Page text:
CTAS (Missing = 0)
2 (Emergent) Reference
3 (Urgent) 0.822 (0.66-1.03) p = 0.085
4 (Less urgent) 0.496 (0.39-0.62) p < 0.001
5 (Non-urgent) 0.319 (0.13-0.76) p = 0.01
Type of ED visit (Missing = 1)
Emergency Presentation Reference
Other (HCP suggested visit) 0.297 (0.11-0.82) p = 0.019
Workers compensation (Payment Missing = 0)
Other payment Reference
WCB payment 0.560 (0.42-0.76) p < 0.001
Physician characteristics
Sex (Missing = 0)
Male Reference
Female 1.17 (1.01-1.35) p = 0.035
Experience level (years worked) (Missing = 0)
Early career (<10 years) Reference
Mid-career (11-25 years) 0.940 (0.77-1.15) p = 0.557
Late career (26+ years) 1.08 (0.89-1.33) p = 0.437
Degree presenting institution (residency training) (Missing = 330)
Canadian Reference
International 0.752 (0.60-0.94) p = 0.012
Age (years) (Missing = 0)
26-35 Reference
36-45 0.942 (0.75-1.18) p = 0.597
46-55 1.11 (0.88-1.41) p = 0.381
56-65 1.08 (0.84-1.38) p = 0.566
66-75 1.56 (1.17-2.08) p = 0.003
76+ 0.901 (0.62-1.32) p = 0.589
Young adults (<35 years) Reference
Middle-aged adults (36-55 years) 1.01 (0.82-1.24) p = 0.955
Older adults (56+ years) 1.17 (0.93-1.46) p = 0.176
Full-time status (Missing = 0)
Full-time Reference
Part-time 0.920 (0.79-1.08) p = 0.302

For diagnostic radiographs specifically, further investigation with unadjusted logistic regression revealed older patients to be progressively more likely to receive diagnostic radiographs than younger patients [46-55 years (OR, 1.54; 95% CI, 1.16-2.05), 56-65 years (OR, 1.81; 95% CI, 1.34-2.44), 66-75 years (OR, 3.24; 95% CI, 2.39-4.39), above 76 years (OR, 6.97; 95% CI, 5.16-9.42)]. Similarly, those arriving by ambulance were also more likely to receive diagnostic radiographs (OR, 2.06; 95% CI, 1.71-2.47). We found the following patient characteristic variables to have a reduced likelihood of receiving diagnostic radiographs: patient does not have primary care provider (OR, 0.574; 95% CI, 0.45-0.73), CTAS score of 5 (OR, 0.374; 95% CI, 0.15-0.96), healthcare provider suggested visit (OR, 0.334; 95% CI, 0.12-0.92), and workers compensation payment (OR, 0.610; 95% CI, 0.45-0.83). Results for associations of other patient characteristics with diagnostic radiographs are outlined in Table 3.

For CT, unadjusted logistic regression revealed the following to be patient variables associated with CT; ages 46-55 years (OR, 4.81; 95% CI, 1.86-12.45), 56-65 years (OR, 3.17; 95% CI, 1.13-8.84), 66-75 years (OR, 8.69; 95% CI, 3.30-22.87), above 76 years (OR, 6.01; 95% CI, 2.17-16.68), arriving by ambulance (OR, 2.77; 95% CI, 1.77-4.33), and CTAS score of 3 (OR, 0.390; 95% CI, 0.25-0.60) and 4 (OR, 0.127; 95% CI, 0.07-0.23). Results for associations of other patient characteristics with CT are outlined in Table 3.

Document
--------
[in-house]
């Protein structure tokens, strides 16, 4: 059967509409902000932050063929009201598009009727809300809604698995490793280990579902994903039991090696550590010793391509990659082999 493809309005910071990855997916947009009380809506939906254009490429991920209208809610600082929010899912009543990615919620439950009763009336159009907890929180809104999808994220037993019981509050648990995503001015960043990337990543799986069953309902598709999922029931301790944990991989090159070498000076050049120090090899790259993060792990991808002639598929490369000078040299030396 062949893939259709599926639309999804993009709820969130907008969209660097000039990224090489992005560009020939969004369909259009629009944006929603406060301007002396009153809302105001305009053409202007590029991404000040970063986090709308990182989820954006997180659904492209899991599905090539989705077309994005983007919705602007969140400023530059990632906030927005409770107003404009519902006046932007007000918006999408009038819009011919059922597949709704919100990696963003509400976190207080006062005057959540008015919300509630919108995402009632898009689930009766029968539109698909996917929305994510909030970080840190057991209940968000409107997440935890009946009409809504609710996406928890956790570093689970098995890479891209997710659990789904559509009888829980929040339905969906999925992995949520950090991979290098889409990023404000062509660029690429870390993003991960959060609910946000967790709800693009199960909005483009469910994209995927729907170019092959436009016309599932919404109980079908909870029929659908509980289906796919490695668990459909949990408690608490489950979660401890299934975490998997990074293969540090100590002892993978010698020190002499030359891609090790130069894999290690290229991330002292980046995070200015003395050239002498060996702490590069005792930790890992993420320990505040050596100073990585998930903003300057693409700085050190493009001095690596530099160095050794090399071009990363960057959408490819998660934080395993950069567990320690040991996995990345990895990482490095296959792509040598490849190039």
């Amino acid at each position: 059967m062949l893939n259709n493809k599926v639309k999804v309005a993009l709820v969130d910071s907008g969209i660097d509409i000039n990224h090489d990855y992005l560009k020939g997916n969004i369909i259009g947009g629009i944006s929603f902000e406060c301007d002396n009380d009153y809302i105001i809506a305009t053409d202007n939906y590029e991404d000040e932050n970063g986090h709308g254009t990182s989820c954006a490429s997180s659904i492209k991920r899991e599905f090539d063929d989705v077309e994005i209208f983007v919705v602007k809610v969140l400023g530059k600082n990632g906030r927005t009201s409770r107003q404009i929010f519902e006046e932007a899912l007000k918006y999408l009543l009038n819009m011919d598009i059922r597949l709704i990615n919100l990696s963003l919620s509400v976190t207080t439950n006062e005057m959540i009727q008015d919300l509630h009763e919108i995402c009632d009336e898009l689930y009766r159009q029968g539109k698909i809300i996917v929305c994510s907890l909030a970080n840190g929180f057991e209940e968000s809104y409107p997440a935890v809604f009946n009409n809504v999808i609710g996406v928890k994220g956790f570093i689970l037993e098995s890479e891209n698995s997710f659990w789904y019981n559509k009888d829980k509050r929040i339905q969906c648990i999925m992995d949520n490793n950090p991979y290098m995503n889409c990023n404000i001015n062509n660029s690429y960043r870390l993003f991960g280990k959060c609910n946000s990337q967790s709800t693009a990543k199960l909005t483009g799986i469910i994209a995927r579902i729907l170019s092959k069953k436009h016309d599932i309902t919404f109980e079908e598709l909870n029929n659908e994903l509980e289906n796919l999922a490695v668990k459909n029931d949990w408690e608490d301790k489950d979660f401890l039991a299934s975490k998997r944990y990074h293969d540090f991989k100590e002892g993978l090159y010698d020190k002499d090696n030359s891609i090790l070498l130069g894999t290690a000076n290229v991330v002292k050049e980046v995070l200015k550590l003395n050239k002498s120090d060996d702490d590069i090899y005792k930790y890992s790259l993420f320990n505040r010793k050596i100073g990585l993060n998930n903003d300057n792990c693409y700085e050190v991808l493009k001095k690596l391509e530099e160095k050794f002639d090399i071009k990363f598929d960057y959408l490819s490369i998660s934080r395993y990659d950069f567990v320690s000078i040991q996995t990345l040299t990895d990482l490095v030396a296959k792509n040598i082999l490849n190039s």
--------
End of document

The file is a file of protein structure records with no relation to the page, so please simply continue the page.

Patient characteristics Radiographs-unadjusted OR CT-unadjusted OR
All N/A N/A
Sex (Missing = 0)
Female Reference Reference
Male 0.784 (0.68-0.91) p = 0.001 1.25 (0.86-1.80) p = 0.240
Presenting level of pain (Scale) (Missing = 2,841)
Mild (1-3) Reference Reference
Moderate (4-6) 0.774 (0.52-1.14) p = 0.195 0.617 (0.24-1.60) p = 0.319
Severe (7-10) 0.815 (0.53-1.24) p = 0.344 1.21 (0.45-3.25) p = 0.701
Age (years) (Missing = 0)
16-25 Reference Reference
26-35 1.05 (0.78-1.42) p = 0.743 2.29 (0.83-6.33) p = 0.110
36-45 0.987 (0.726-1.34) p = 0.934 1.99 (0.70-5.66) p = 0.199
46-55 1.54 (1.16-2.05) p = 0.003 4.81 (1.86-12.45) p = 0.001
56-65 1.81 (1.34-2.44) p < 0.001 3.17 (1.13-8.84) p = 0.028
66-75 3.24 (2.39-4.39) p < 0.001 8.69 (3.30-22.87) p < 0.001
76+ 6.97 (5.16-9.42) p < 0.001 6.01 (2.17-16.68) p = 0.001
PCP (Missing = 0)
Does have PCP Reference Reference
Does not have PCP 0.574 (0.45-0.73) p = <0.001 0.593 (0.32-1.11) p = 0.102
Method of arrival (Missing = 16)
Independently Reference Reference
Relative 1.16 (0.97-1.39) p = 0.100 1.59 (1.0-2.53) p = 0.052
Ambulance 2.06 (1.71-2.47) p < 0.001 2.77 (1.77-4.33) p < 0.001
Friend 0.756 (0.53-1.09) p = 0.132 1.04 (0.41-2.65) p = 0.903
Time of presentation (Missing = 0)
Presenting during work hours (8 am to 5 pm) Reference Reference
Not presenting during work hours (8 am to 5 pm) 0.782 (0.67-0.91) p < 0.001 0.712 (0.48-1.06) p = 0.096
Presenting on a weekday (Monday-Friday) Reference Reference
Presenting on a weekend (Saturday-Sunday) 0.995 (0.84-1.17) p = 0.950 1.45 (0.98-2.14) p = 0.063
Off-hours (every time outside 8 am to 5 pm weekdays) Reference Reference
Busy hours (8 am to 5 pm weekdays) 1.17 (1.01-1.35) p = 0.037 1.03 (0.71-1.49) p = 0.874
CTAS (Missing = 0)
2 (Emergent) Reference Reference
3 (Urgent) 1.04 (0.82-1.33) p = 0.743 0.390 (0.25-0.60) p < 0.001
4 (Less urgent) 0.677 (0.53-0.87) p = 0.003 0.127 (0.07-0.23) p < 0.001
5 (Non-urgent) 0.374 (0.15-0.96) p = 0.041 0.243 (0.03-1.81) p = 0.167
Type of ED visit (Missing = 1)
Emergency presentation Reference Reference
Other (HCP suggested visit) 0.334 (0.12-0.92) p = 0.035 1
Workers compensation payment (Missing = 0)
Other payment Reference Reference
WCB payment 0.610 (0.448-0.833) p = 0.002 0.520 (0.21-1.27) p = 0.151
Physician characteristics Radiographs-unadjusted OR CT-Unadjusted OR
Sex (Missing = 0)
Male Reference Reference
Female 1.14 (0.98-1.33) p = 0.087 1.59 (1.10-2.31) p = 0.014
Experience level (years worked) (Missing = 0)
Early career (<10 years) Reference Reference
Mid-career (11-25 years) 0.956 (0.77-1.19) p = 0.683 0.975 (0.58-1.65) p = 0.925
Late career (26+ years) 1.15 (0.93-1.42) p = 0.201 0.862 (0.51-1.47) p = 0.584